Malaysia cracks down on planned rally in capital

Malaysian authorities Friday took action to prevent a mass political rally from going ahead this weekend, sealing off a square in the capital and serving a court order banning the protest.

The rally calling for electoral reform comes at a precarious time for Prime Minister Najib Razak's government as he is expected to call elections soon.

Police used tear gas and water cannon to break up a similar rally by tens of thousands of demonstrators in Kuala Lumpur last July, and arrested some 1,600 people.

City authorities have banned Saturday's sit-in at Kuala Lumpur's Dataran Merdeka -- or Independence Square -- fencing off the downtown venue from early Friday to Sunday.

Police also served a court order on protest organisers Bersih 2.0. The order bans the public from gathering near the square and warns people to stay away.

"Any gathering at Dataran Merdeka and its adjoining land is prohibited, and the public is given warning not to turn up, attend or take part in any gathering from April 28 till May 1," it said.

The police crackdown on the electoral reform rally organised by the group last year drew national and international condemnation.

Following that, Najib set up a bi-partisan parliamentary panel which suggested several changes to the electoral system but Bersih said they fell short of its demands.

Bersih 2.0 chairwoman Ambiga Sreenivasan insisted Friday the gathering would go ahead at the square and accused the city's mayor of abusing his power by banning the rally.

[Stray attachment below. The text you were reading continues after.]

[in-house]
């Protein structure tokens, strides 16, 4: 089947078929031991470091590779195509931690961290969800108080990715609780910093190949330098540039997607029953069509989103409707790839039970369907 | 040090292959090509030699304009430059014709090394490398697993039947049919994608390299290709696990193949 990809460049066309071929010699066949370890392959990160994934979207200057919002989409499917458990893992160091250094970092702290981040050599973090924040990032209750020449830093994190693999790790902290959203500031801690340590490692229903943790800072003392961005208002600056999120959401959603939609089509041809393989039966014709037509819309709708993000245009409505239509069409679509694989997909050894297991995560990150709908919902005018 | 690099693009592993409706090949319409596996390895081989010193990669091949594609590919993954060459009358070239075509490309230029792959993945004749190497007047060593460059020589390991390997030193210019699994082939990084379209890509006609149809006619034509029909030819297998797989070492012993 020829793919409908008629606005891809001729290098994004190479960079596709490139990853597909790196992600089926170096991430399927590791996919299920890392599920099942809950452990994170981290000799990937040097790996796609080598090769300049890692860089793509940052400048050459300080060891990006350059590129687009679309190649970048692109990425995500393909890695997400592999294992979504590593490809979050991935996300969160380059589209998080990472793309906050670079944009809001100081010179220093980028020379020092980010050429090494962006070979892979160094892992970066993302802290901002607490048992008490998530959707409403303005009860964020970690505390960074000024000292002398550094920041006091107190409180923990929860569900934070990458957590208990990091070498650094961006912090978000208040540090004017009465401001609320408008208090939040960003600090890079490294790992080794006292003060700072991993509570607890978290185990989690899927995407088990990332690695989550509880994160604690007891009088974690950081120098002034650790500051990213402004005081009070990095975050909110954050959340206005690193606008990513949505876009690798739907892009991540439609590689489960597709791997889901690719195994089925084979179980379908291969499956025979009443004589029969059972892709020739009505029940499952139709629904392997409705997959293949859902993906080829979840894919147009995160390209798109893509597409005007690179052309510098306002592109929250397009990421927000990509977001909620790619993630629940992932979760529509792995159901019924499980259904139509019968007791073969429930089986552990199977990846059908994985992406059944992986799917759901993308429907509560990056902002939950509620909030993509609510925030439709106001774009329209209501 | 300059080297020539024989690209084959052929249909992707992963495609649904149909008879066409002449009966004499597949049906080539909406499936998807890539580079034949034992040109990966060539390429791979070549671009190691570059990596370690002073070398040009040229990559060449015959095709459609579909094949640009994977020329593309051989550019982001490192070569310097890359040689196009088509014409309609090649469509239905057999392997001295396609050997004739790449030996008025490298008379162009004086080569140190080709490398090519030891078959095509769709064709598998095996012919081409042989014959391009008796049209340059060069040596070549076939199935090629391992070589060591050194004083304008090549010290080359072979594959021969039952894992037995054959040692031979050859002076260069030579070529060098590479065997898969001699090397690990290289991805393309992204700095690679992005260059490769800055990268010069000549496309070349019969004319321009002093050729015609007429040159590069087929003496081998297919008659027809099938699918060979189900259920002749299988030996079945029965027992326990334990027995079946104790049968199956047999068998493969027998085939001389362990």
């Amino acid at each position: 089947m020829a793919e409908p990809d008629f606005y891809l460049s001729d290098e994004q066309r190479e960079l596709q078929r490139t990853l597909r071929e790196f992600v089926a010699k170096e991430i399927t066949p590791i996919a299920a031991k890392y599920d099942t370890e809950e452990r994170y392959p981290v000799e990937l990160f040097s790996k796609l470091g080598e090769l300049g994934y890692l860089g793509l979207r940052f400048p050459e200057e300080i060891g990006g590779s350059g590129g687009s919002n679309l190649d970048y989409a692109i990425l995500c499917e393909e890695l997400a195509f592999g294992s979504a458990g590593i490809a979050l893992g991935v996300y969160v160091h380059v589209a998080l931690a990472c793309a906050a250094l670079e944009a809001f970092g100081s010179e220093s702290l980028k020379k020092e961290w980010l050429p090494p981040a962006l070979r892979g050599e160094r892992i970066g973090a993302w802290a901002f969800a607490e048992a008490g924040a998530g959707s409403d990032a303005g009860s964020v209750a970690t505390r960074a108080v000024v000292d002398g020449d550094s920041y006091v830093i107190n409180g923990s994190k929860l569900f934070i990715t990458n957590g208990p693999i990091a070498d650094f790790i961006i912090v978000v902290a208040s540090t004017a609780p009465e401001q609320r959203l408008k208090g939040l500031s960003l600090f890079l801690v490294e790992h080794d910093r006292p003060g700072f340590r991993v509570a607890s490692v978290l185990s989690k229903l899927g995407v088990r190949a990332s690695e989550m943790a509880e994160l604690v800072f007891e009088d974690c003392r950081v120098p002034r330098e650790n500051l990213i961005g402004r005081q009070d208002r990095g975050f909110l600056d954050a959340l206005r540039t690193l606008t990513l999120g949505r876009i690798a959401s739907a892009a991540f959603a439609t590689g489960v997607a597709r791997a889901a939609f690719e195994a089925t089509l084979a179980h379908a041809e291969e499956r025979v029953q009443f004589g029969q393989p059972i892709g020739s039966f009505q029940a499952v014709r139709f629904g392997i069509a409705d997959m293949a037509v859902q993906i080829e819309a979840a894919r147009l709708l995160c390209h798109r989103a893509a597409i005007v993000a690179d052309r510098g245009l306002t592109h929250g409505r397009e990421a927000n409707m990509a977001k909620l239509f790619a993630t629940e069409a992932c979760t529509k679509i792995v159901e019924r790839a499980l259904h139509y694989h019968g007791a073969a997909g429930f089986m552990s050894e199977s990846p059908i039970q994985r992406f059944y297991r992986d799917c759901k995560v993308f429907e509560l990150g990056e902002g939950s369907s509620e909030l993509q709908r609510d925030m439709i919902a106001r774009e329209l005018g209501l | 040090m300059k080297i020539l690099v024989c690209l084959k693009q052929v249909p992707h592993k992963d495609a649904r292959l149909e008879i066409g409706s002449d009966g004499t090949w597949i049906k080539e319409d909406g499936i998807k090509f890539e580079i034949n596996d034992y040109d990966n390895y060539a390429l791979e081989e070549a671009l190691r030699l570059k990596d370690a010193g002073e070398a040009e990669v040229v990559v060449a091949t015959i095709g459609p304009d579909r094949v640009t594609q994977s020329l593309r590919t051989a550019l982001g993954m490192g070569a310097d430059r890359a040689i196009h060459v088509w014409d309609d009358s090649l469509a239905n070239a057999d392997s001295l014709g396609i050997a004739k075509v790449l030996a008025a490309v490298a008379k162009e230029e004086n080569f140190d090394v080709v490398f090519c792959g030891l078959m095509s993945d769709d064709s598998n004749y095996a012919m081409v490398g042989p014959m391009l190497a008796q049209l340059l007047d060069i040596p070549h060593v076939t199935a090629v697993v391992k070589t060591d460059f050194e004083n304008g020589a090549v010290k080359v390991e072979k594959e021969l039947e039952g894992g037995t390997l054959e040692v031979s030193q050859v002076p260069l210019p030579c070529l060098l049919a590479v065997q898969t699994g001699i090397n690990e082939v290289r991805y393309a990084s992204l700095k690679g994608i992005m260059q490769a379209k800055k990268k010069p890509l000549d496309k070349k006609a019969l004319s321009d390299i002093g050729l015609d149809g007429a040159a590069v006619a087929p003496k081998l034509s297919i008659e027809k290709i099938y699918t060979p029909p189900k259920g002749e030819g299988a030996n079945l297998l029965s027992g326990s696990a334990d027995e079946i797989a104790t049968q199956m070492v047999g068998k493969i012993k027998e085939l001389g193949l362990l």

Bersih has rejected an offer to hold the protest in alternative venues, including stadiums, saying it is too late to change the location.

"We will march to the barrier. We will not break the barriers or create any situation in the hopes that the government will lift the barrier and allow the sit-in to take place," she told a news conference.

Although polls are only due next year, Najib is expected to seek a fresh mandate soon.

The ruling Barisan Nasional coalition has governed Malaysia for more than five decades but a resurgent opposition made unprecedented inroads in the last election in 2008.

Ibrahim Suffian, director of independent pollster Merdeka Centre, said Najib should have embraced the protest -- in line with his reform agenda to allow for greater civil liberties -- rather than trying to prevent it.

"If he cracks down he will lose the goodwill he has created over the past four years," he told AFP.

Foreign Minister Anifah Aman, however, urged people to "respect the laws of this country" and refrain from gathering at the square.

"The government has no interest to deny Bersih's right to peaceful protest," he told reporters. "However, I want to urge people to be reasonable."

The Bangkok-based Asian Forum for Human Rights and Development, representing 49 human rights groups across Asia, urged Malaysia "to respect the fundamental right to peaceful assembly" by allowing the rally to proceed.

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